As one who always led with her faith, it was only natural that Susan heard the call to a vocation in nursing. Her parents had taught her early on that to help others, one must step up and do something without asking if they need help, as that only gave them a chance to say no. She modeled that in her entire life. With this cornerstone belief and her unwavering faith, it was only natural that Susan felt called to the vocation of nursing. She loved nursing and was known for her generosity and willingness to help everyone, whether a lifelong friend or someone she just met. A mentor to many, she taught others with motherly patience and kindness, helping them perform with even greater skill. While her intellect and skill inspired her peers, it was her legendary generosity that often awed those around her. Her commitment to the excellent care of her patients was evident in how she graciously went out of her way to afford them comfort, including bringing a patient her beloved canine for a final visit and putting out a room fire set by another. What a sight it was to see Susan confidently running down the hall with the enormous fire extinguisher and getting the job done before the firefighters could arrive.
Susan was an avid student of life, always actively seeking opportunities to learn and grow. She loved to cook, read, sing, and make things. She was always open to learning new skills in carpentry, plumbing, painting, and gardening. One day her father asked her if she knew how to change a tire. She said she did. To test her skills, her dad let the air out of a tire on her car and had her demonstrate that she could. Without hesitation, she masterfully handled the repair.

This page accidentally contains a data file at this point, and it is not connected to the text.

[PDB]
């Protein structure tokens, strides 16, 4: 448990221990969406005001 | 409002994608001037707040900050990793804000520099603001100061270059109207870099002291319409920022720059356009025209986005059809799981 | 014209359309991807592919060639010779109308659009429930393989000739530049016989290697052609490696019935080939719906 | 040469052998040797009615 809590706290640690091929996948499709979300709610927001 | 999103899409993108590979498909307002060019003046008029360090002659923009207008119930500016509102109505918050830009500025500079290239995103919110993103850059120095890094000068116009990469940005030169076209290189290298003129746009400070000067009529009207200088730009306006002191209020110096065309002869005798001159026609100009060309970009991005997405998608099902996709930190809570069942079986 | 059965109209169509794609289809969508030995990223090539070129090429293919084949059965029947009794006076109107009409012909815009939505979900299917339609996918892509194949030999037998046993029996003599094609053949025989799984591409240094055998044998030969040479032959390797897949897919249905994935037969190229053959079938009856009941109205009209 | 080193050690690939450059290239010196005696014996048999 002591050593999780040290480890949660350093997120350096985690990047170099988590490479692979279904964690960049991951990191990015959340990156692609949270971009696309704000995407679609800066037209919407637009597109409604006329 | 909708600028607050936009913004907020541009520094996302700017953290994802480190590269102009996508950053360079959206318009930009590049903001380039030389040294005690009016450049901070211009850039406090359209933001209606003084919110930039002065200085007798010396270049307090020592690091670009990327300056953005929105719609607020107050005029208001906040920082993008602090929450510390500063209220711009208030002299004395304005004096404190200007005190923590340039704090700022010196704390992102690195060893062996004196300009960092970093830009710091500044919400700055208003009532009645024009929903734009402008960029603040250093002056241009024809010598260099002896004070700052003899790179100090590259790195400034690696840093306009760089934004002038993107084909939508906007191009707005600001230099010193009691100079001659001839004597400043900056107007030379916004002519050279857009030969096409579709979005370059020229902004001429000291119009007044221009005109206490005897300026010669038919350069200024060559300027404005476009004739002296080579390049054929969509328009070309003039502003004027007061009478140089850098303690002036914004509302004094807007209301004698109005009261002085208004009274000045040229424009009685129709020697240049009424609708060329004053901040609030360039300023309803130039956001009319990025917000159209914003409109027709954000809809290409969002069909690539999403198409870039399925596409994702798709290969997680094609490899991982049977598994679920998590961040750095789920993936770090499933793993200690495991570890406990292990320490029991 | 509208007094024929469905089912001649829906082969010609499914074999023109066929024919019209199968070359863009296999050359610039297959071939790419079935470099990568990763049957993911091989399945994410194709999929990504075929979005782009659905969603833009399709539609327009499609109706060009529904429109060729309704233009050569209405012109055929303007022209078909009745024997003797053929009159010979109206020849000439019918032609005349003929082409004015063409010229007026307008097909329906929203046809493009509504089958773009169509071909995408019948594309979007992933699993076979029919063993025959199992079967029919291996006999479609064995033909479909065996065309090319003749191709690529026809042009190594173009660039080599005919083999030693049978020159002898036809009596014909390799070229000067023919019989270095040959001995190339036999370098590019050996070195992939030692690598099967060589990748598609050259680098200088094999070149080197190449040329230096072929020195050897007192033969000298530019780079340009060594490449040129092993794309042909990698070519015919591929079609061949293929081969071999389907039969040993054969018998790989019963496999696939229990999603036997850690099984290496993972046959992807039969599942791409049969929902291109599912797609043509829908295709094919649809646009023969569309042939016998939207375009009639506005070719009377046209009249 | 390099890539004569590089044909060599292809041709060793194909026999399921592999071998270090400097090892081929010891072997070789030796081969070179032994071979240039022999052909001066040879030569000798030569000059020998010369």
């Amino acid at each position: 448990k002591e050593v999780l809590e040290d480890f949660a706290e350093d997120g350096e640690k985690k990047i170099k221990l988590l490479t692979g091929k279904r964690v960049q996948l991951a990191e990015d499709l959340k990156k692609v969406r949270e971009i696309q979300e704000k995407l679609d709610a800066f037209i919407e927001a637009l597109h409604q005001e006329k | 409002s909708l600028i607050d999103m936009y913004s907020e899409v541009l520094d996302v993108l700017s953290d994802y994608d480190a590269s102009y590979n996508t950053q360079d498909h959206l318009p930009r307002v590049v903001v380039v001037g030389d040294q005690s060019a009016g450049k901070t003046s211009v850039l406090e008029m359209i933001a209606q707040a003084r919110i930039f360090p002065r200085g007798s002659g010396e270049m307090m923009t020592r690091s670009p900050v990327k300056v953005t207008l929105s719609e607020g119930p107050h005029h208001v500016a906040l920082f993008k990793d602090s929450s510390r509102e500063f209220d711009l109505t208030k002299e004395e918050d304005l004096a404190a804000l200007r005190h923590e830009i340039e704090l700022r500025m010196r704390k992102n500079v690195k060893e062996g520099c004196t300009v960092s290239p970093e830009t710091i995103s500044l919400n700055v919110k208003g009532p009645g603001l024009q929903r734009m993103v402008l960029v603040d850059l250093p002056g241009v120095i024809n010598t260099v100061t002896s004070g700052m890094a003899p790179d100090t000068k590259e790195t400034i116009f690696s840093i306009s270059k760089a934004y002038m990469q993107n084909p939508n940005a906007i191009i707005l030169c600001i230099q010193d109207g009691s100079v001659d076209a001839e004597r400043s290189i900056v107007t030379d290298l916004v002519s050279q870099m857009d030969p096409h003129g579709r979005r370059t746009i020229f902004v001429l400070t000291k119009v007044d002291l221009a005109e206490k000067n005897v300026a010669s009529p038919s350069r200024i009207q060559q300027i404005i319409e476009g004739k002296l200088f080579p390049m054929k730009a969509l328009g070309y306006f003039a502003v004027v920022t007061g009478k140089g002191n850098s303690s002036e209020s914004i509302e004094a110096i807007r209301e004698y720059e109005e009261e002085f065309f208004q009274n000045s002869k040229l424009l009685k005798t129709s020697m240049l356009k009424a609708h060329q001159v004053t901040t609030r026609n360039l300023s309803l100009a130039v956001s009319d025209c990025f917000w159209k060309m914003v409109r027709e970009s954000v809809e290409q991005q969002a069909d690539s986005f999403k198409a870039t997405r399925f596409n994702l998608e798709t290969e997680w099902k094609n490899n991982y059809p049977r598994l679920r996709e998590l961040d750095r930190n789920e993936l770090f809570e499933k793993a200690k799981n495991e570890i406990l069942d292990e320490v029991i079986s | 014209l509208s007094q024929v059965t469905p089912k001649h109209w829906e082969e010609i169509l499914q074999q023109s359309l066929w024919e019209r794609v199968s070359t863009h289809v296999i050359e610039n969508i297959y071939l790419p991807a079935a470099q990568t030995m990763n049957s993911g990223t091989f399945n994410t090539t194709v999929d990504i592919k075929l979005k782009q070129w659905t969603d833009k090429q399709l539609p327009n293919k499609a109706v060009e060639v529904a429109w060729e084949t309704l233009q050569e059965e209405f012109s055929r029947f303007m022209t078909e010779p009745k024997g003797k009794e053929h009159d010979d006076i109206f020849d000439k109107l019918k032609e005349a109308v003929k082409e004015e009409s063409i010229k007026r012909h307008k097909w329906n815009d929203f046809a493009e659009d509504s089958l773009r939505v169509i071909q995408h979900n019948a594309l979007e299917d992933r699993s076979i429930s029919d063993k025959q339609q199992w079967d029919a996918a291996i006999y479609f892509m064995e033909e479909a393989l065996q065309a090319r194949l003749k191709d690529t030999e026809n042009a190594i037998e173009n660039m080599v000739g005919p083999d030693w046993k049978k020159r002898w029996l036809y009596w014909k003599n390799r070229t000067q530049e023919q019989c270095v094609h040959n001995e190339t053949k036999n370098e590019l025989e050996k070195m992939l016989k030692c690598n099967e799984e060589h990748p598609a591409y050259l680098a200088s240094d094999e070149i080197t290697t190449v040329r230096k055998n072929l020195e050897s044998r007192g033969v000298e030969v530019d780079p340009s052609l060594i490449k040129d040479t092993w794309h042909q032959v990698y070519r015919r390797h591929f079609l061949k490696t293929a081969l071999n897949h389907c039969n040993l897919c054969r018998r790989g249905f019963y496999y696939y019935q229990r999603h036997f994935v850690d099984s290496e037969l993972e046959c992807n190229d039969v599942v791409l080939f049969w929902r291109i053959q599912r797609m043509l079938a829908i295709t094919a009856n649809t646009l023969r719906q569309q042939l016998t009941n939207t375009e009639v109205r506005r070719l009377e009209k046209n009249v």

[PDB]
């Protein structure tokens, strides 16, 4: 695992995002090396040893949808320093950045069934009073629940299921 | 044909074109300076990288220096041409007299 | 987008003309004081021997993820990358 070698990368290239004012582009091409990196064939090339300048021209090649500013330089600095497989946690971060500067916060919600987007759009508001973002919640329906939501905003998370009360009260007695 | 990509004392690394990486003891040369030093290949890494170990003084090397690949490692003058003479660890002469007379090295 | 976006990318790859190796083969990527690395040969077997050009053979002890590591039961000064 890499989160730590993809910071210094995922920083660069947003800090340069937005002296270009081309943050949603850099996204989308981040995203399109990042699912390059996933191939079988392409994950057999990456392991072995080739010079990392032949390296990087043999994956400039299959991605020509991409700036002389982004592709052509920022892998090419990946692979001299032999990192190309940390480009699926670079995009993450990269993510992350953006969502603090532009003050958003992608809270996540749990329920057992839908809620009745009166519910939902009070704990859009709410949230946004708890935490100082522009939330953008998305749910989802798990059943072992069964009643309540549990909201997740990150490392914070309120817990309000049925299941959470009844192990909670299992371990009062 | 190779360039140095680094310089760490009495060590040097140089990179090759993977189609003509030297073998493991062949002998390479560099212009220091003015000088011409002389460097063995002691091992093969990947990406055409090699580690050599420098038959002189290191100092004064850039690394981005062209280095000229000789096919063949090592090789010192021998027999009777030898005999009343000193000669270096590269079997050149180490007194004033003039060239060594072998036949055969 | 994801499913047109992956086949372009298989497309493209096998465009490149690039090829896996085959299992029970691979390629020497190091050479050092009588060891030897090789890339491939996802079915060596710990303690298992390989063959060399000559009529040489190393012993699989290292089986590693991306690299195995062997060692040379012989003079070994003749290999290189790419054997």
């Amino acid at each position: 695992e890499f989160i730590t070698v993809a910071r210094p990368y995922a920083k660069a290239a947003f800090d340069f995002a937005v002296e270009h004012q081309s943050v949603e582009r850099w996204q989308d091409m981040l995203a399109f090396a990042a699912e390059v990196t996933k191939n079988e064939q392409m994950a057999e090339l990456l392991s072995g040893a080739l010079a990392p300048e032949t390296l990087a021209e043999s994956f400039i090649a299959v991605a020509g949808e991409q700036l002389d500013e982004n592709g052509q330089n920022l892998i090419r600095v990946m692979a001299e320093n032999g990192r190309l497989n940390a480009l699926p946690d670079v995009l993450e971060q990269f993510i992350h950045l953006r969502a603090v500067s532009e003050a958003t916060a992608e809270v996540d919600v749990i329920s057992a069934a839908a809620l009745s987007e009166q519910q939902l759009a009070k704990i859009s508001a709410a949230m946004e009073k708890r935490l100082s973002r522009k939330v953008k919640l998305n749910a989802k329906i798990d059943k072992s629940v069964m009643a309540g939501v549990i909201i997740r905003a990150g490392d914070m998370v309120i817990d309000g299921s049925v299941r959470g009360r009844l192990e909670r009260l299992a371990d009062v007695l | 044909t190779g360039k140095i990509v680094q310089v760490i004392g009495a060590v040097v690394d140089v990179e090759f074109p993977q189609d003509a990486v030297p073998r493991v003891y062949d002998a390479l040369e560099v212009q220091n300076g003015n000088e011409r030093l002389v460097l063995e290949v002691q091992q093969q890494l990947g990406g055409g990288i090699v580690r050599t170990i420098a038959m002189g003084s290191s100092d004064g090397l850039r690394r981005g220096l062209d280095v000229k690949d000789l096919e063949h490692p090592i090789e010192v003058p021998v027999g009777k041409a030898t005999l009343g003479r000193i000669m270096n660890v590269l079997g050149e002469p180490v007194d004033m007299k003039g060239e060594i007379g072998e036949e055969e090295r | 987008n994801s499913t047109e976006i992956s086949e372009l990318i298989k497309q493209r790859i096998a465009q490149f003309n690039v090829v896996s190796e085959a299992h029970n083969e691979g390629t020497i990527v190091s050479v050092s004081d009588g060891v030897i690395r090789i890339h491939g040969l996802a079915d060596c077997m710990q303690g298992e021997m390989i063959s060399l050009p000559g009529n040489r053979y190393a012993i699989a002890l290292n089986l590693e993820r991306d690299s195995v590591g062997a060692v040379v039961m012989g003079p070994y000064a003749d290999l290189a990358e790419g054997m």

Without a doubt, the world is significantly duller in the absence of Susan’s bright and beautiful presence. While we will miss her dearly, may we find comfort in carrying her loving legacy forward in our own lives. With each moment we live our faith, greet a stranger as a friend, be of service in times of need, say “yes” to a new learning experience, we celebrate the many ways Susan gifted the world. In so doing, we keep her spirit burning brightly and inspiring others as she so inspired us.
Susan Kay Smith, age 65, died November 4, 2020 in Kalamazoo. She was preceded in death by her parents and brother Leonard Smith. Surviving are her 2 siblings: Robert ( Linda ) Smith and Sr. Mary Ann Smith; sister-in-law Alma Smith and many nieces and nephews. Visit with family and friends on Tuesday, November 10th from 4pm – 7pm at Betzler Life Story Funeral Home, 6080 Stadium Drive, Kalamazoo (269) 375-2900. Mass of Christian Burial will be celebrated Wednesday, November 11th, 11am at St. Catherine of Siena Church. Cremation will follow with burial at St. Mary’s Cemetery, Bronson. Please visit Susan’s personal web page at www.BetzlerLifeStory.com, where you can read her life story, archive a favorite memory or photo and sign her online guestbook before coming to the funeral home. Memorial contributions may be made to Diocese of Kalamazoo (diokazoo.org), SPCA of Kalamazoo (spcawmich.org), or Deo Gratias Ministries (dgmdetroit.org).